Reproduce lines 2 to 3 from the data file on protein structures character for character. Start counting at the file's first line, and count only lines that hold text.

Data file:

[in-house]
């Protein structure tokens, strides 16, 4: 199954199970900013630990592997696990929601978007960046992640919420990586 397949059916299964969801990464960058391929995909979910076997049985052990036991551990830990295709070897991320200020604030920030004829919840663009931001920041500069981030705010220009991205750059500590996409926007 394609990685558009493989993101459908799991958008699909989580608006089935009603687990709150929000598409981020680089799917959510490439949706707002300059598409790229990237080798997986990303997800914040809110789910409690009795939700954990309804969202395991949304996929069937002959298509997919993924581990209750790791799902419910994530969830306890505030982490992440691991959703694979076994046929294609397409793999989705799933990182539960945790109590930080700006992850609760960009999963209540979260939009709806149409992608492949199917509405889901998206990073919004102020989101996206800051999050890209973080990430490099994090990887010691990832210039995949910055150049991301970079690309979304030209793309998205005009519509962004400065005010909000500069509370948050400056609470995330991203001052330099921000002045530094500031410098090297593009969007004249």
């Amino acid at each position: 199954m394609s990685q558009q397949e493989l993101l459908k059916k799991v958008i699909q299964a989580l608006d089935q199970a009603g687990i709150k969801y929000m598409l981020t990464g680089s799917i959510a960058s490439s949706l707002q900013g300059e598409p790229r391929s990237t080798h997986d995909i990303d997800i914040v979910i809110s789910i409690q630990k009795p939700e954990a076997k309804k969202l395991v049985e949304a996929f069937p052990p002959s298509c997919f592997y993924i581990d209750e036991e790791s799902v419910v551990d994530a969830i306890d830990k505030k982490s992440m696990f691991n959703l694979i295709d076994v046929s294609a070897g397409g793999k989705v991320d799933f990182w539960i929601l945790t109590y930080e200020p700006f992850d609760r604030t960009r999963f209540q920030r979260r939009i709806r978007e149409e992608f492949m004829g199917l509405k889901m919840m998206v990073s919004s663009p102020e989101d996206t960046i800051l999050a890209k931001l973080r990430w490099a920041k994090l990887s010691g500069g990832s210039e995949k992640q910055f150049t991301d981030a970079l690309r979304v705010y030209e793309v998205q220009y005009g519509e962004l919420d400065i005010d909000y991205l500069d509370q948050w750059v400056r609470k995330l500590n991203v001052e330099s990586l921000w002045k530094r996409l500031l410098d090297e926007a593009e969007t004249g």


């Protein structure tokens, strides 16, 4: 199954199970900013630990592997696990929601978007960046992640919420990586 397949059916299964969801990464960058391929995909979910076997049985052990036991551990830990295709070897991320200020604030920030004829919840663009931001920041500069981030705010220009991205750059500590996409926007 394609990685558009493989993101459908799991958008699909989580608006089935009603687990709150929000598409981020680089799917959510490439949706707002300059598409790229990237080798997986990303997800914040809110789910409690009795939700954990309804969202395991949304996929069937002959298509997919993924581990209750790791799902419910994530969830306890505030982490992440691991959703694979076994046929294609397409793999989705799933990182539960945790109590930080700006992850609760960009999963209540979260939009709806149409992608492949199917509405889901998206990073919004102020989101996206800051999050890209973080990430490099994090990887010691990832210039995949910055150049991301970079690309979304030209793309998205005009519509962004400065005010909000500069509370948050400056609470995330991203001052330099921000002045530094500031410098090297593009969007004249």
């Amino acid at each position: 199954m394609s990685q558009q397949e493989l993101l459908k059916k799991v958008i699909q299964a989580l608006d089935q199970a009603g687990i709150k969801y929000m598409l981020t990464g680089s799917i959510a960058s490439s949706l707002q900013g300059e598409p790229r391929s990237t080798h997986d995909i990303d997800i914040v979910i809110s789910i409690q630990k009795p939700e954990a076997k309804k969202l395991v049985e949304a996929f069937p052990p002959s298509c997919f592997y993924i581990d209750e036991e790791s799902v419910v551990d994530a969830i306890d830990k505030k982490s992440m696990f691991n959703l694979i295709d076994v046929s294609a070897g397409g793999k989705v991320d799933f990182w539960i929601l945790t109590y930080e200020p700006f992850d609760r604030t960009r999963f209540q920030r979260r939009i709806r978007e149409e992608f492949m004829g199917l509405k889901m919840m998206v990073s919004s663009p102020e989101d996206t960046i800051l999050a890209k931001l973080r990430w490099a920041k994090l990887s010691g500069g990832s210039e995949k992640q910055f150049t991301d981030a970079l690309r979304v705010y030209e793309v998205q220009y005009g519509e962004l919420d400065i005010d909000y991205l500069d509370q948050w750059v400056r609470k995330l500590n991203v001052e330099s990586l921000w002045k530094r996409l500031l410098d090297e926007a593009e969007t004249g």